Gokul V Subramaniam: That’s a great question. Let’s talk about Raptor Lake S and the 13th Gen family of products. We think it’s good to put performance in perspective with benchmarks and actual user workflows as well. We look at the content creators, and that includes game developers. It’s a combination of what the gaming and enthusiast community want. Are we giving that? What is an actual day in the life of a user, be it a creator or a gamer? And how is that really being optimised for in what we’re delivering? And then of course, what do benchmarks really show?

Gadgets 360: Especially now that Hybrid Architecture has come into play, is there anything that benchmarks don’t really tell the full story of?

Gokul V Subramaniam: Benchmarks never tell the full story! I think workflow is a good way to look at it. If I am a creator and I want edit video and use Photoshop, and I want to do a bunch of things in parallel, what does that workflow look like? And similarly for gamers.

Gadgets 360: When it comes to performance, now we’re seeing power requirements bumped up across the industry. Is this a question of really needing to push more power into a CPU to get this kind of result? Is there demand for that?

Gokul V Subramaniam: I think there is a clear power requirement for you to get to these performance [levels]. And then you can do things like get more efficient by having the Hybrid Architecture. So we can say, hey, rather than keep throwing in P cores, can I find a way to get the same performance that the user needs with more efficient cores? And can I do things like improving my cache so that I can [improve] performance? There are architectural implications rather than just keeping driving the power higher, because that is also going to have a sustainability aspect to it. So we look at the architecture holistically. And that’s why we do things that are fundamental like Hybrid Architecture and the Thread Director, to make sure we can deliver performance and really always cognizant of the power that’s needed.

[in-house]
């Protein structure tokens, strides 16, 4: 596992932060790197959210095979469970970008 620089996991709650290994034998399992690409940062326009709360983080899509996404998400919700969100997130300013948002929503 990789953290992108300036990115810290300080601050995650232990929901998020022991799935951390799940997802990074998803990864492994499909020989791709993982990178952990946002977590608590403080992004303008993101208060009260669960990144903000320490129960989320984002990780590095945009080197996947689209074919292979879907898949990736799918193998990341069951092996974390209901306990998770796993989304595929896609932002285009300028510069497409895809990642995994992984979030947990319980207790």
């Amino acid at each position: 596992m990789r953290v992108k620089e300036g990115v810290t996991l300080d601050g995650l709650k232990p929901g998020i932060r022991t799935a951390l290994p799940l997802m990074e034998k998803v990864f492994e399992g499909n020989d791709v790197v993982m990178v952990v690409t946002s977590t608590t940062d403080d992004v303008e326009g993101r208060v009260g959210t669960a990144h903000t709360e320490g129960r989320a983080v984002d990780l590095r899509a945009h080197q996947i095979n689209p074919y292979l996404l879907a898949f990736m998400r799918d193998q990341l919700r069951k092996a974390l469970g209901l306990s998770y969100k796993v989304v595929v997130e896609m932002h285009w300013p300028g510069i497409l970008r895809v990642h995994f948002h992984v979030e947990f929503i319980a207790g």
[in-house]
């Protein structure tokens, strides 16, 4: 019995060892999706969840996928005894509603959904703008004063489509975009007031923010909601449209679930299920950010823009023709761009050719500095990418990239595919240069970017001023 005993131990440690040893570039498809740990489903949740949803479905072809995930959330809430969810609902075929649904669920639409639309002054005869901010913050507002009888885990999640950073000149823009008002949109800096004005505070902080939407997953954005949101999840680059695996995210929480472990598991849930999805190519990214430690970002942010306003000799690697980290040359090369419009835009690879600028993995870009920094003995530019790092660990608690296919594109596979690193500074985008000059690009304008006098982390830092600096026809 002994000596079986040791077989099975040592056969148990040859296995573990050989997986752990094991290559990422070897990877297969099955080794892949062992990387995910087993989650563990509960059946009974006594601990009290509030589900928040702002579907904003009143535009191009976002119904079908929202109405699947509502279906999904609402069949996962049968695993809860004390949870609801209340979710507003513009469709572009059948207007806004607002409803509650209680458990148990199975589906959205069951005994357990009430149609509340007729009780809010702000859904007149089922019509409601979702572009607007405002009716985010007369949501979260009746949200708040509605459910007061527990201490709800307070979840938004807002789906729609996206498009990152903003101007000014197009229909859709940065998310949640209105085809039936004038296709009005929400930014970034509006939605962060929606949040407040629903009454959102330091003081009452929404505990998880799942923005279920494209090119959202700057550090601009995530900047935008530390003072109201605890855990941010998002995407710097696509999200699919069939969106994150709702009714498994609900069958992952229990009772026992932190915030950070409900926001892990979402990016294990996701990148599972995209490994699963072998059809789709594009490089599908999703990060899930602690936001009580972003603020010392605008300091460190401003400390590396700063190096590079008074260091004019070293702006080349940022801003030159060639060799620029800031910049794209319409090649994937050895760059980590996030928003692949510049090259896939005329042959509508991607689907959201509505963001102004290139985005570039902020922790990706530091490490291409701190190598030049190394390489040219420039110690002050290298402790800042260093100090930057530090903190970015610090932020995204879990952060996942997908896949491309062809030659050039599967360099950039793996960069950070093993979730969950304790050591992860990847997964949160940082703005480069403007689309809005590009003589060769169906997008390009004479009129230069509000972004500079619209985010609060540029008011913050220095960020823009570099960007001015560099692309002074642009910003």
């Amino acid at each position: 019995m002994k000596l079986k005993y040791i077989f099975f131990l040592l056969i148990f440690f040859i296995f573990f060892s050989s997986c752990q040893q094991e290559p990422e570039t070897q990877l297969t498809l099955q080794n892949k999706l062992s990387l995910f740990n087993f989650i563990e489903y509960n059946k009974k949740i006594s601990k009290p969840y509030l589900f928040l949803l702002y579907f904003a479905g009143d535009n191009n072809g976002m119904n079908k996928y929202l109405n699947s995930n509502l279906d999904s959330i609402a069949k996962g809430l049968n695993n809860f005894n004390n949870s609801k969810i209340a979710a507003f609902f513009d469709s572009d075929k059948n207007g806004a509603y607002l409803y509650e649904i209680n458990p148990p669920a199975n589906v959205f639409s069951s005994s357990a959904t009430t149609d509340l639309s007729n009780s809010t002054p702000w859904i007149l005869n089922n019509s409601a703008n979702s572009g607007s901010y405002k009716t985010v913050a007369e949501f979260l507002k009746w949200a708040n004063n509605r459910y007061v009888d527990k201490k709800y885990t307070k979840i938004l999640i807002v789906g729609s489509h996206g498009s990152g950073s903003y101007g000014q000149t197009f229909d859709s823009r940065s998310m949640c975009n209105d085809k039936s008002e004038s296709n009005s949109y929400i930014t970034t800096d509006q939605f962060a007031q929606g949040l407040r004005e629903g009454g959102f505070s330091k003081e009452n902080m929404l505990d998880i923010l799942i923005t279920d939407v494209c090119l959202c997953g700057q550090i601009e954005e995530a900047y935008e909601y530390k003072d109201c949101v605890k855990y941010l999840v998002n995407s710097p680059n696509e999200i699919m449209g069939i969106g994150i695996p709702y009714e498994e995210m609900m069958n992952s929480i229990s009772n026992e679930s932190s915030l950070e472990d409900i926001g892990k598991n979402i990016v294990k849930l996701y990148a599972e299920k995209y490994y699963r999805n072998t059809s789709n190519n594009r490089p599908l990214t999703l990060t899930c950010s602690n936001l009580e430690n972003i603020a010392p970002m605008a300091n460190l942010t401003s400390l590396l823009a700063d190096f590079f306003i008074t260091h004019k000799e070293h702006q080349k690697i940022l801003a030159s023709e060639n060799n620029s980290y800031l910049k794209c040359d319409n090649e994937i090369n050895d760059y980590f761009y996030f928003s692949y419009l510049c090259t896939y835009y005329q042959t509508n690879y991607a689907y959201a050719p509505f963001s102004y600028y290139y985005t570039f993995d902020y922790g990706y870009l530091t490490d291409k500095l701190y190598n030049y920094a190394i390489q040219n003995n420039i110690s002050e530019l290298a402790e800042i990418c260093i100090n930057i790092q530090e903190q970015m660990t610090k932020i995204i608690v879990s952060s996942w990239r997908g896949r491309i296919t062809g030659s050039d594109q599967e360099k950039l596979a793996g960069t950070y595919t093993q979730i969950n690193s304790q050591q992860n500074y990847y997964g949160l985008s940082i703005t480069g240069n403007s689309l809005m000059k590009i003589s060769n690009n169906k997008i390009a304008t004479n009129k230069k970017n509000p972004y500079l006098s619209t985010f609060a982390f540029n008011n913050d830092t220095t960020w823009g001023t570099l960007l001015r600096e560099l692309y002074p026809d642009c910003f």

Gadgets 360: Is that a shift in demand? There’s been a huge focus on power efficiency, especially because the market was shifting towards laptops. Have we now flip-flopped back to an absolute push for the maximum possible power?

Gokul V Subramaniam: No, we’ve always had a balance between performance and power in all our products and architectures. When we deliver the performance, we want to make sure we’re using the right power for it. A lot of the usage patterns and users are expecting what they see in a laptop on a desktop, in terms of power efficiency. But having said that, it’s a stationary device. There is no battery in it. But we always look at the form factor, and the need that it is fulfilling, and then make a balance decision between performance and power. I wouldn’t call it a flip flop or a sudden change, It’s always been a consideration. That’s why even in the 12th Gen there was Hybrid Architecture. We’re improving it in 13th Gen. it’s a technology journey that we are on.

Gadgets 360: The K-series models that have launched are aimed at enthusiasts, but I don’t suppose you could talk about the rest of the lineup? In terms of power targeting, where roughly 60-65W is the normal threshold for the desktop, is that is that going to scale as well?

Gokul V Subramaniam: I am not able to say that, but we try to cater to all user needs and what the customer wants, and that’s what will define what power we need to achieve that performance. We never say “This is the power we’re using, and we’ll make the performance tailored to that”. It’s a function of what the user wants, the workload, the workflow. Then we derive performance needs out of that, and then figure out the segments and segmentation.

13th Gen Intel overclocking intel

Pro overclockers have already breached the 8.8GHz mark with a 13th Gen CPU